Since TROPOMI data is for scientific, educational, and broader data user communities throughout the world, a brief overview handout has been created to explain what TROPOMI data is available, where to get it, and how to use the data from TROPOMI. This document is filled with links to guide through the most relevant resources, tools, and sites for working with the TROPOMI. We hope this will aid you on your way to discovering the rich S5P/TROPOMI dataset, just click on the image above to download this user guide.
On 1 March 2019, less than two years after launch, TROPOMI data for Methane (CH4) and Tropospheric Ozone (O3_TCL) were publically released. These trace gas species are relevant to the climate and help us better understand global warming. To read more about the data release and why it is important that TROPOMI measures Methane (CH4) and Tropospheric Ozone (O3_TCL), read the full story here on the ESA website. Methane measurements are challenging and relatively new in the satellite world. The daily, global measurement with the high spatial resolution 7 x 7 km from TROPOMI will make it possible to monitor large point sources and regional trends which up to this point has not been possible using satellite data alone. Both of these datasets can be downloaded via the Copernicus Open Data Access Hub.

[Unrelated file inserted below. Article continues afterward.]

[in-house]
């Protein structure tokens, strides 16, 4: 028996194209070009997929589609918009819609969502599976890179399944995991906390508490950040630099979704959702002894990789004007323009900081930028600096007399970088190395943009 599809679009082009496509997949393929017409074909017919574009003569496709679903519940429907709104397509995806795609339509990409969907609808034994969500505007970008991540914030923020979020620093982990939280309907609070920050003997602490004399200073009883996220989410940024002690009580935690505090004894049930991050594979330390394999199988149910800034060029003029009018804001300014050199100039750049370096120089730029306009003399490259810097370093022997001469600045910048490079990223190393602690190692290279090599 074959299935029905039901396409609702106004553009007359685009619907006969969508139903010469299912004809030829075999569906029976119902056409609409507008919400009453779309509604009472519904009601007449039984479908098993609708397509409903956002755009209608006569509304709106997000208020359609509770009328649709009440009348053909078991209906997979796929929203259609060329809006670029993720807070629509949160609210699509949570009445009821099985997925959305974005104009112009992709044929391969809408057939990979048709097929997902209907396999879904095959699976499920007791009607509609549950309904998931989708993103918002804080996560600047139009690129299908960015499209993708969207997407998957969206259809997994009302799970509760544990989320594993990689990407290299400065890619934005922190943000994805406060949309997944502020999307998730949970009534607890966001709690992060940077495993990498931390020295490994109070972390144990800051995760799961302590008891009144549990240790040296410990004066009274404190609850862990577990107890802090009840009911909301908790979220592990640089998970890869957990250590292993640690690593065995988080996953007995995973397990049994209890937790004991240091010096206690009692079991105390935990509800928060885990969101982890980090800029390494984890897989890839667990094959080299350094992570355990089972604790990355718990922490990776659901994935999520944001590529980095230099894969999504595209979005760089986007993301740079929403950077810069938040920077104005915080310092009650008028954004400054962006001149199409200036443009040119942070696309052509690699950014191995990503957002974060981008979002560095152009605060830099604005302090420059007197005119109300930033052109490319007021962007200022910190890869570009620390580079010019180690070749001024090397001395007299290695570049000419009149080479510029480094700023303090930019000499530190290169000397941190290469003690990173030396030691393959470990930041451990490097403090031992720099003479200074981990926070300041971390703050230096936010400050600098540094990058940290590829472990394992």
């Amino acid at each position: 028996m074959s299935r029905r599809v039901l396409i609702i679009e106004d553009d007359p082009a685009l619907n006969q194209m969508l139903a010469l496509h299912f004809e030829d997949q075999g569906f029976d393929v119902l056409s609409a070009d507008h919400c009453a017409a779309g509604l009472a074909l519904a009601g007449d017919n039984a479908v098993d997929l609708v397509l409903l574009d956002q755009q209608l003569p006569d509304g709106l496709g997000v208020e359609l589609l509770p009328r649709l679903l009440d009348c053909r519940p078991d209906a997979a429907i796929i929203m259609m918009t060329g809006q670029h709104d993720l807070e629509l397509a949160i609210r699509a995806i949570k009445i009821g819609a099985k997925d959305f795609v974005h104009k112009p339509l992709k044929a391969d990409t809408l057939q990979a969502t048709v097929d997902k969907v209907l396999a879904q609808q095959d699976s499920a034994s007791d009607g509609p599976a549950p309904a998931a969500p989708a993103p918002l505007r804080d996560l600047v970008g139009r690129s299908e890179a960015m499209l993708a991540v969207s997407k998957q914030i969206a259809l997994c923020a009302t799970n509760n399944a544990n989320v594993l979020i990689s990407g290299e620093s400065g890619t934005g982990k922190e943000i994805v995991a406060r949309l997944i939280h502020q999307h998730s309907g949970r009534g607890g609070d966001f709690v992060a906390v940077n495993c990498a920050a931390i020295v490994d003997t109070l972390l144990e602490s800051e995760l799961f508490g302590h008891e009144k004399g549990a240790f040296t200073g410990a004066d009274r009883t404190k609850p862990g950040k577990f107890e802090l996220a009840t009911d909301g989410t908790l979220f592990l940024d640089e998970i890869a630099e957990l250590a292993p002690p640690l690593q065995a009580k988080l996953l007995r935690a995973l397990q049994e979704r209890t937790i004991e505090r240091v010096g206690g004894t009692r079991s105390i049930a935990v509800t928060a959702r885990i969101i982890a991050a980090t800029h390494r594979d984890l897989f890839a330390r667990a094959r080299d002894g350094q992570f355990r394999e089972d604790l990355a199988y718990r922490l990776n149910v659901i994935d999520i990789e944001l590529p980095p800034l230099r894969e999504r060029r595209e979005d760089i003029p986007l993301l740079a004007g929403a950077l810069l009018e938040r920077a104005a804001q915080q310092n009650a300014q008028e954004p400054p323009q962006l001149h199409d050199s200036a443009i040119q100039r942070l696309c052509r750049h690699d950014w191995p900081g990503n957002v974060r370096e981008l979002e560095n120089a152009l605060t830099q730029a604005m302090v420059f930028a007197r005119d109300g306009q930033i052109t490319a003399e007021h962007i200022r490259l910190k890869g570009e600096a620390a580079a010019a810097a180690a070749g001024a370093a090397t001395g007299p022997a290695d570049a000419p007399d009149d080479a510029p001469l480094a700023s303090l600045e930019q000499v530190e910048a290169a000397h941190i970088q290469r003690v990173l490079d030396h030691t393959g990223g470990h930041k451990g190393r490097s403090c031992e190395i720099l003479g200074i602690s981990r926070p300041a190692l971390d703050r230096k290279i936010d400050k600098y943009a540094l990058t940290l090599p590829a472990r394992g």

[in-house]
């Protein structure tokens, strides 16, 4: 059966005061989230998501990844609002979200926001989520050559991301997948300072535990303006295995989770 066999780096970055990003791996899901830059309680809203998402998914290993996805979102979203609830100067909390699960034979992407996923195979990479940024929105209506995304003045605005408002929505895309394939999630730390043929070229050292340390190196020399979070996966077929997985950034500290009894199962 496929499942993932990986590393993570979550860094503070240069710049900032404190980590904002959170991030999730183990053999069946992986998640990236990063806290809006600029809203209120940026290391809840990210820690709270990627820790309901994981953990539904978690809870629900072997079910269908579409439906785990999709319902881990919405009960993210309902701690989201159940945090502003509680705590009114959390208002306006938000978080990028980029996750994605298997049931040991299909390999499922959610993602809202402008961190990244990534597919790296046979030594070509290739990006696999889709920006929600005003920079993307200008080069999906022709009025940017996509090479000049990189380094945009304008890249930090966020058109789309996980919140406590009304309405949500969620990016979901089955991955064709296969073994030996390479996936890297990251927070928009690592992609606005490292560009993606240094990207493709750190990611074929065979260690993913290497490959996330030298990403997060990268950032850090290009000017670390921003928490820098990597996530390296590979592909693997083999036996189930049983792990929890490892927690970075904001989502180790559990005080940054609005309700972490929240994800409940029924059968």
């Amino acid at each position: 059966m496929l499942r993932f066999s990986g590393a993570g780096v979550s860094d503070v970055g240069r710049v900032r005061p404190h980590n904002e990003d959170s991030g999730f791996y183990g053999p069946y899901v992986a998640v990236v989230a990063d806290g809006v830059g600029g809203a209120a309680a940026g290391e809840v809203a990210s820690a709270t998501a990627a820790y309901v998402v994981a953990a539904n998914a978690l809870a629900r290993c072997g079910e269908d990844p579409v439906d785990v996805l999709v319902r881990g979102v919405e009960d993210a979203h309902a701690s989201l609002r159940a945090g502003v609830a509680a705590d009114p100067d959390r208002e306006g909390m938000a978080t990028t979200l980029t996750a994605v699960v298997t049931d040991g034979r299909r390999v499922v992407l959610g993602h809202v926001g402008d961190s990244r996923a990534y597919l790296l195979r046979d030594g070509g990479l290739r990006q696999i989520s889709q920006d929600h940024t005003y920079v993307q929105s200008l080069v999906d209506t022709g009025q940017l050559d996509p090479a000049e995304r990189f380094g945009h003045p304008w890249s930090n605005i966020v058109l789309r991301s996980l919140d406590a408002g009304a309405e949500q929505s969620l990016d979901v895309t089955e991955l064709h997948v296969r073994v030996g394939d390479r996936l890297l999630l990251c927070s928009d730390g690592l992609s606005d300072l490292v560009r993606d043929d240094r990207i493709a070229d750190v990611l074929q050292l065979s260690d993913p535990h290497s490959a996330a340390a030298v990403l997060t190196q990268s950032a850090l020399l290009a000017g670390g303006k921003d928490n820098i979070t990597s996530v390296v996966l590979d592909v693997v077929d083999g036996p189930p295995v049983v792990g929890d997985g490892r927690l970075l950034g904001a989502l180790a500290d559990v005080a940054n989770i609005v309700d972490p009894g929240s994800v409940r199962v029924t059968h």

The figure depicts atmospheric methane mapped by the Copernicus Sentinel-5P mission over wetlands in Nigeria between November 2018 and February 2019. Methane is a potent greenhouse gas that enters the atmosphere mainly from the fossil fuel industry, landfill sites, livestock farming, rice agriculture and wetlands.
Starting on 11 July, 2018 the TROPOMI Instragram account is now updated weekly with images relevant to recent air quality events and to highlight the capabilities of TROPOMI data products already publically released. Recent features include summer smog events, smoke plumes from intense wildfires in North America, hurricane tracking, and a glimpse of the Antarctic ozone hole Follow us at: https://www.instagram.com/knmi_nl/
On Friday, 16 December 2017 at the end of the Annual Fall Meeting held by the American Geophysical Union (AGU) in New Orleans, the first results from TROPOMI were presented to the international, scientific community by Pepijn Veefkind. In his presentation, highlights from the recent "First Light" events held at DLR and KNMI were shared with the packed room of eager observers. Pictured here in impressive clarity, are individual nitrogen dioxide plumes from the smokestacks of coal-fired power plants located on the South African "Highveld" just to the east of Johannesburg. This image was produced at KNMI within days after the cooler door opened on 7 November 2017 and the photo of it during presentation is courtesy of a member in the audience via Twitter. Just prior to this talk Pieternel Levelt also gave her PI talk about OMI, TROPOMI's important predecessor. From the first to the last day, Pepijn and Pieternel were greeted with congratulations from many international colleagues. The AGU first results presentation is included here as pdf file by clicking on the photo.